The positive study chosen for simulation (sorafenib vs. placebo) showed a very large difference in PFS over the first several months. Based on visual inspection of the plots presented by Escudier and colleagues (2), the 3-month PFS rates for both arms were approximately 68% versus 42%; assuming exponentially distributed PFS, this corresponds to an HR of approximately 2.25. The difference in log-tumor size was also impressive, which is somewhat striking for a supposed cytostatic agent. For cases in which the therapeutic effect is still clinically important but more modest in magnitude, a randomized phase II study with good power would need to have a significantly larger sample size for testing new agents. For instance, for an effect size of only 60% on the log scale seen in this study (HR = 1.6), it would transform the 25-patient-per-arm phase II study, to an approximately similarly powered study of 70 patients per arm. In addition, even if only very large effect sizes are of clinical interest, one would still want adverse event data on a sufficiently large number of patients prior to undertaking a phase III study. Although the rough sample size calculations above did not require simulation, for a more complete assessment (potentially including futility monitoring), one could use sampling to study the impact of the varying effect sizes by drawing samples from a model that approximates the phase III outcome data, but with a parameter that ranges across interesting therapeutic effect sizes.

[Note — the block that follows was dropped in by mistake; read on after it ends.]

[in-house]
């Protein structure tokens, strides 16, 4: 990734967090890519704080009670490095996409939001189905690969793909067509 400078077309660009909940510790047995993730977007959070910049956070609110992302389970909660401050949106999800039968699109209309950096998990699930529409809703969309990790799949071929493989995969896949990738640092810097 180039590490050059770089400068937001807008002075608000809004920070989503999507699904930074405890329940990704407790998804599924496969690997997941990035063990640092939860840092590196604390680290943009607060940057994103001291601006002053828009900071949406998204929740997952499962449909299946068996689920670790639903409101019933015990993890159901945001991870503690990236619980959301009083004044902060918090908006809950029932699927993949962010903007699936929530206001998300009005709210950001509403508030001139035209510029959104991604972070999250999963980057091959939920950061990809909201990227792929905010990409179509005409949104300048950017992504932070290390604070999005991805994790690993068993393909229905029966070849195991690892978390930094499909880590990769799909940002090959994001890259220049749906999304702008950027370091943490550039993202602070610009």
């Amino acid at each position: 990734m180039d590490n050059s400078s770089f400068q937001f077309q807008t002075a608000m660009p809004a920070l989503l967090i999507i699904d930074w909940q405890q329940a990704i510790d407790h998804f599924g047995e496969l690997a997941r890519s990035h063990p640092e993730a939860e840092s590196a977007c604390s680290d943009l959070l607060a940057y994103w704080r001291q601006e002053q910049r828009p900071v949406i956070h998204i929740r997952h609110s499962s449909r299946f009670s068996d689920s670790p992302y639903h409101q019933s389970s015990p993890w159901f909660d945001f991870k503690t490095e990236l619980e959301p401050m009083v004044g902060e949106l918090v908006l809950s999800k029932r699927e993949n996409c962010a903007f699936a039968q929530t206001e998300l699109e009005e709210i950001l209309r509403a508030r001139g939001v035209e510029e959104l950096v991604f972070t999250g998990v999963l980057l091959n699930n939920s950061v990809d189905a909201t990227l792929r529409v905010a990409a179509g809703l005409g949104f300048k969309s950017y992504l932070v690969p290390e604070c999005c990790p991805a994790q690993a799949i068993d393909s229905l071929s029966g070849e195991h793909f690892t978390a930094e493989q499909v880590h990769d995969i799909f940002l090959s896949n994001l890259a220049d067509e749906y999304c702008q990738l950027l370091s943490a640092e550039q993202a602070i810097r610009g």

## The Statistical Relationships between Phase II and Phase III Endpoints

The authors show the potential gain in power by using a continuous endpoint over the discrete endpoint of 90-day PFS (yes vs. no). The statistical associations between this endpoint and the endpoint used for the subsequent phase III study are critical for determining the performance of the phase II study. For instance, suppose small changes in tumor size are related to treatment but not related to overall PFS (primary objective of the phase III study). Such an association can lead to false positives with respect to selecting promising agents for a phase III study; this may be the situation described by the authors for the null AE941 study. More generally, the class of agents under consideration may influence the nature of association of tumor size with other endpoints such as PFS and survival and may even affect the measurement-error properties of imaging methods. Although it is important to study these issues on the basis of realistic historical data, it is very difficult to sort out the sensitivity of these assumptions without additional modeling. Mathematical studies, including simulating or sampling from models that probabilistically link tumor size, PFS, and overall survival, and how those relationships may vary with respect to the actions of specific agents, are needed to appreciate the impact of using a novel endpoint prior to implementation of that endpoint in clinical trials.